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My friend matched with my cousin’s wife on a dating app. Do I tell?

“A Bintel Brief,” the Forward’s signature advice column, is now a podcast hosted by Ginna Green and Lynn Harris. Listen to the latest episode here (or wherever you get your podcasts), and click here to sign up for a weekly newsletter with backstories from the hosts. Need advice? Email [email protected], or leave a voicemail at (201-) 540-9728.


Dear Bintel,

A single friend of mine is on a Jewish dating site. He matched with my cousin’s wife. If they lived in San Francisco and had an open relationship — like some of my friends there do — that would be one thing. But this definitely feels off.

I’m very close to my cousin. Do I tell him that his wife is on a Jewish dating site, or do I assume he knows? Or does it not matter? Or should I keep my mouth shut?

And though my cousin, his wife, and my friend are all vaccinated, should COVID play any role in my decision-making?

Signed,

Family Affair


Dear Family Affair,

There are a few layers in this letter. There is the super-macro layer of COVID, and then there is the issue of the wife’s apparent cheating playing out in public, for the world to see. And then there’s the actual affair itself — though what is at play for that marital relationship, you actually don’t know. Maybe they do have an open relationship and you just don’t know about it.

Honesty is important. Sitting on a secret can corrode a relationship. But we also have to consider privacy, which is somewhere in between — related, overlaid, or underneath the concepts of secrecy and honesty. So what are we entitled to within the realm of privacy? What does it mean to have a private life? And when does it become OK for someone to take information another person might have thought was private and share it with others?

Wrestling with this question means wrestling with not just monogamy and sex and fidelity — and we actually don’t know if any of those things are truly going on here. We actually don’t know if this is an experience that the couple is going through together, if this is just a digital flirtation, if the cousin’s wife ever acts on any of the matches or the dates or the possibilities — we don’t know exactly what’s happening.

But we do know that you feel a sense of obligation and feel as if it is important enough to ask the question to “A Bintel Brief.”

You’re probably concerned not only about whether your cousin knows what his wife is doing, but also, since the wife has a public-facing singles profile, you’re concerned on your cousin’s behalf about what other people might think. Maybe we should live in a world where everyone assumes the best of every relationship and every style of relationship. But we don’t live in that world right now.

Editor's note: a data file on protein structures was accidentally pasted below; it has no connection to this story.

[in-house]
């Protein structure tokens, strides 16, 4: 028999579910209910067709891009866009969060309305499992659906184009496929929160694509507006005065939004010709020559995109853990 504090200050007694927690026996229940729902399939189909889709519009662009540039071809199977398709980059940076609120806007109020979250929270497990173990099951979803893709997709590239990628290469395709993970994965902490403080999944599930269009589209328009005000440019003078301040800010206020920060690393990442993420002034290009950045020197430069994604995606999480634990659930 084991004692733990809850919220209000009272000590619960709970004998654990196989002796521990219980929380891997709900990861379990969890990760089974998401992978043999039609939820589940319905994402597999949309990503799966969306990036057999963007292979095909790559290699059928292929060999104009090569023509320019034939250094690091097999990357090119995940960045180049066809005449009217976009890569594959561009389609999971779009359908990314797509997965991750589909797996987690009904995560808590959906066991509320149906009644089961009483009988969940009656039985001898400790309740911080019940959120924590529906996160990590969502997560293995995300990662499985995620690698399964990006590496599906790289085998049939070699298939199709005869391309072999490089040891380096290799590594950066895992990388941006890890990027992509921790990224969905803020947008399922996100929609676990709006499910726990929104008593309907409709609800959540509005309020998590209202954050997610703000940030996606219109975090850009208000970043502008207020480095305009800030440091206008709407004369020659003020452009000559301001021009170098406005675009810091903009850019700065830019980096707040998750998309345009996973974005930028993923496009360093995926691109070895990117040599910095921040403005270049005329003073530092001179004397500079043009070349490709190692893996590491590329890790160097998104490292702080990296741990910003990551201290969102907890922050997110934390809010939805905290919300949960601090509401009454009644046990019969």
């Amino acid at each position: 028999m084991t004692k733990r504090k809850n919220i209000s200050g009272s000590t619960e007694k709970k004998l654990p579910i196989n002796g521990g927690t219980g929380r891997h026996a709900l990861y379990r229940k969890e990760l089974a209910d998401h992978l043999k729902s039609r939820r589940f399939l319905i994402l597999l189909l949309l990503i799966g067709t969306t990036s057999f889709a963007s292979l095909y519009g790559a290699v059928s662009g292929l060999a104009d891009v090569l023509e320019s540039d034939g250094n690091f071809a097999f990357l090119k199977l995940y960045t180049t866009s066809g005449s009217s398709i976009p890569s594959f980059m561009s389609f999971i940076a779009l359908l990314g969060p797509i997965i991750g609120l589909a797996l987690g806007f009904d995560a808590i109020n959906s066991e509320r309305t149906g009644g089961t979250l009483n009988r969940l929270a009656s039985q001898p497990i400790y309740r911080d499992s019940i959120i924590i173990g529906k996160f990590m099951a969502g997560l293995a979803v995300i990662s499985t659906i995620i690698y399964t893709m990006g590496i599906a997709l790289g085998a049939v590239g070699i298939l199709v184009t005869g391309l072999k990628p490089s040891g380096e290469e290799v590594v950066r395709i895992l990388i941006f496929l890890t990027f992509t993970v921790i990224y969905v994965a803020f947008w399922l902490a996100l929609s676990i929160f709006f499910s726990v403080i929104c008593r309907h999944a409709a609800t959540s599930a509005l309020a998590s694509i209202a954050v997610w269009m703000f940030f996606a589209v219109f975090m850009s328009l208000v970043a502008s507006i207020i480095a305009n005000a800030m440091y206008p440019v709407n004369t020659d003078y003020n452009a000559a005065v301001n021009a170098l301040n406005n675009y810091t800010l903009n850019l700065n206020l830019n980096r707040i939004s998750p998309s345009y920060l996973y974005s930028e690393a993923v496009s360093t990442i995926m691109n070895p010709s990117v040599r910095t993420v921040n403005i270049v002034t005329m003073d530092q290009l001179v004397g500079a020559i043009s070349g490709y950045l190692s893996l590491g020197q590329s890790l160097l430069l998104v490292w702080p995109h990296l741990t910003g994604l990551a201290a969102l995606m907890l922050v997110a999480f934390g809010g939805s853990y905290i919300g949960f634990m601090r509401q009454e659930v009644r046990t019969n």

My friend matched with my cousin’s wife on a dating app. Do I tell?

Courtesy of The Forward

The fact that this is playing out publicly is what opens the opportunity for you to have a conversation, Family Affair.

You didn’t go sneak and read someone’s journal. You didn’t overhear a conversation that you shouldn’t have. You weren’t snooping; you came across this freely. It’s literally public information.

We suggest you start by talking to the wife. The cousin might already be aware — if this is their kink or something they’ve agreed upon, or if it’s something that they’re both into — but we don’t know that he knows. We know that the wife knows.

Get the facts from the wife first, and then decide from there whether to take it to your cousin.

You have feelings for your cousin; you love him, want him to be happy. You’re asking these questions out of love and affection.

You’re asking us about seeing your cousin’s wife on a Jewish dating site, but it’s way bigger than that. At the end of the day, at the bottom of this question is: What do we owe people? And do we owe different people different things? And how do we navigate what’s owed, what isn’t, what’s expected, what isn’t, and what we need from others to live in civil society? That’s what is really at the crux of this.

Tell the wife; respond further once you’ve given her a chance to react. Let us know how it goes.

Bintel

To hear more of our advice to Family Affair, download the latest episode of “A Bintel Brief: The Jewish advice podcast” here or on any podcast platform. Send your dilemmas about Jewish-American life, identity, culture, politics or your personal hopes and dreams to [email protected], or leave a voicemail at (201-) 540-9728.

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